Thousands of guitar players are using amp modelers to get their sound, whether in the studio or on stage. There are certainly plenty of reasons to favor use of a modeler, but just try to convince a tube amp purist—it’s an exercise in futility for the majority.
For those of you who have embraced modeling amps, or have been looking into building a B-rig around one, British amp maker Matrix Amplification, led by Andy Hunt, has developed a line of solid-state class A/B power amps specifically voiced for use with guitar modeling amps.
|Documentation & Support||10%|
|OVERALL RATING = 3.3
3.6 stars or better: Outstanding, WIHO Award
3 stars or better: Worth considering
2 stars or better: Suited to specific needs
1 star or less: Not recommended
Some players have discovered that great guitar tones are achievable by pairing a modeling preamp with a tube-based power amp, but popular 2U-sized tube power amps easily weigh fifty pounds or more, and of course, bring with them the reliability/maintenance concerns of any rack-mounted tube amp.
The Matrix Amplification GT800FX is a 1U rack-mounted digital power amp weighing less than 10 pounds and delivering up to 800 Watts of power at 8 ohms. But more than the obscene level of power on tap, what’s important to note is the only thing that ultimately matters: pairing a modeling amp with the GT800FX delivers tube-like tone and feel (provided your modeling technology is state-of-the-art). It enables you to build an ultra-compact rig with a wide range of sounds that will be a happy alternative to your big tube amp rig for those gigs when you just don’t want or need the big stuff.
The Matrix Amplification GT800FX is a 1U rack-mountable power amp designed for use with guitar amp modelers. In stereo operation, it delivers 400W per channel into 4 ohms, 250W per channel into 8 ohms, or 125W per channel into 16 ohms. Bridged for mono use, you’ll have an insane 520W at 16 ohms or 800W at 8 ohms.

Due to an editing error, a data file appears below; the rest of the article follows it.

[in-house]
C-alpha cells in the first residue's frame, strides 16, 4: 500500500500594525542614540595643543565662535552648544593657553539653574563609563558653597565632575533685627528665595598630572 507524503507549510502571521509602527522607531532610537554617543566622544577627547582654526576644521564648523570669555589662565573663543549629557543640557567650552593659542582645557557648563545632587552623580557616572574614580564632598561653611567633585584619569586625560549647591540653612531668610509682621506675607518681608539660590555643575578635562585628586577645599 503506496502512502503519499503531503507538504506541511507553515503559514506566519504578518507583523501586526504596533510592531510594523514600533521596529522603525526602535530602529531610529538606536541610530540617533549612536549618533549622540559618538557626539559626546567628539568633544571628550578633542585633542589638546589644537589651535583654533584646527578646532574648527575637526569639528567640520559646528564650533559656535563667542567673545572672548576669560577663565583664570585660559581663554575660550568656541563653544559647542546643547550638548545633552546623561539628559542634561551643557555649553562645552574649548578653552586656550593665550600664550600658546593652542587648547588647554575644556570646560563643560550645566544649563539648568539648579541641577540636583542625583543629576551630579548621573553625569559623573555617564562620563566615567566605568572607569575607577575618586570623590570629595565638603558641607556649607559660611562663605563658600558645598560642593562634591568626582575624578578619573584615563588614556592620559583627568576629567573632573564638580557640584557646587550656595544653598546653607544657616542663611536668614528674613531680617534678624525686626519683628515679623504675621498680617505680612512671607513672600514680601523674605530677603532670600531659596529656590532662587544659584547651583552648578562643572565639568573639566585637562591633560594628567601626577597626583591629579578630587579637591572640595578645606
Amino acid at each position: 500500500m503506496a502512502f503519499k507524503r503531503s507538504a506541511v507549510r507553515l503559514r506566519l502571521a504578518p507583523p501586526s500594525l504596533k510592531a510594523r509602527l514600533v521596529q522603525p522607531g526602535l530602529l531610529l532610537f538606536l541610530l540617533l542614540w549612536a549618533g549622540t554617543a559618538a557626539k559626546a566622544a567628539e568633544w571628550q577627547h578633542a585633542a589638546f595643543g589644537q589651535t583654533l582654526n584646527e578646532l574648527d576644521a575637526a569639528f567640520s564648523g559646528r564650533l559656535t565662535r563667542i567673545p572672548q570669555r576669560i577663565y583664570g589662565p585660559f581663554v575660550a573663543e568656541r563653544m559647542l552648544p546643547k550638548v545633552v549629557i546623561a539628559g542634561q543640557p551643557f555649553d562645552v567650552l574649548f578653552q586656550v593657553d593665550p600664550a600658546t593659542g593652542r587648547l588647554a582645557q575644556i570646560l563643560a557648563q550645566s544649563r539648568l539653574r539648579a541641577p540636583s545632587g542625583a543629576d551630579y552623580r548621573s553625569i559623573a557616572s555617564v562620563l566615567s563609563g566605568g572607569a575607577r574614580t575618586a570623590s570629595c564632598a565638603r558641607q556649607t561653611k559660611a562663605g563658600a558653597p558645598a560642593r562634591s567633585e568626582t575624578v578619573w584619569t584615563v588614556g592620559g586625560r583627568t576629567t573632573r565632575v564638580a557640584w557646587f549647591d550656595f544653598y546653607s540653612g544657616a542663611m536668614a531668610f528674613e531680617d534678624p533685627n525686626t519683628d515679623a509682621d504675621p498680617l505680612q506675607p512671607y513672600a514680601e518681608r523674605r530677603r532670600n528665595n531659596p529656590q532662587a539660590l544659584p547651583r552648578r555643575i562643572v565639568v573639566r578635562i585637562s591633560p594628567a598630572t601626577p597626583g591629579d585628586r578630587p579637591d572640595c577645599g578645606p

[For guitar reference, Mesa/Boogie and ENGL 4x12 cabinets are primarily rated 240 Watts at 8 ohms, and a Marshall 1960 is rated for 300 Watts at 16 ohms, so this amp will easily drive a pair of 4x12 cabinets if needed.]
Inputs are made via a pair of combination Neutrik XLR/quarter-inch jacks, and outputs utilize combination Neutrik Speakon connectors that facilitate easy connection to either guitar speaker cabinets or P.A. system cabinets.
It’s sort of pointless to rattle off specs for a solid state power amp given the intended purpose is for your guitar rig, but the geeks among you can revel in the 8Hz to 24kHz frequency response and 96 dB signal-to-noise ratio. If you want all the specs on THD, Slew rate, damping, etc. you’re reading the wrong product review, but those specs are available online.
Controls are straightforward. The front panel has a power switch and level controls for each of the two channels (as this isn’t a tube amp, no standby switch is necessary). Internally, the power-up process utilizes a soft start circuit, arriving gradually at full power instead of the familiar “instant-On” of many power amps that can lead to blown circuits or audible pops through your speakers. Lights on the front indicate the status of Power, Protect (illuminated at start-up and if there’s a fault in operation), Bridge, and Mono operation, and lights next to each volume control indicate the presence of an audio signal.
A two-speed internal fan keeps things cool, and ventilation is front-to-back, so you can stack items in your rack directly above and below the GT800FX.
Operation of the GT800FX was extremely straightforward. It only took a matter of minutes to plug in a pair of output cables from a modeling amp and a pair of speaker cables. We typically left the volume controls at 12:00 so as not to blow up our speaker cabinets — the Matrix pumps out a lot of power!
The fan wasn’t particularly loud, and was completely unnoticeable as soon as we started playing through our speaker cabinets.
The lights indicating the presence of an audio signal start to flicker at -9dB, indicating 12% output power, useful for knowing that your single 12” cab loaded with an 8 ohm speaker is getting 30 Watts. These lights start to stay on at -6dB, indicating 25% power output. Given just how much power is on tap, this could make a handy reference, but mostly we just went with our gut feeling about how much power we were pushing to our speaker cabinets.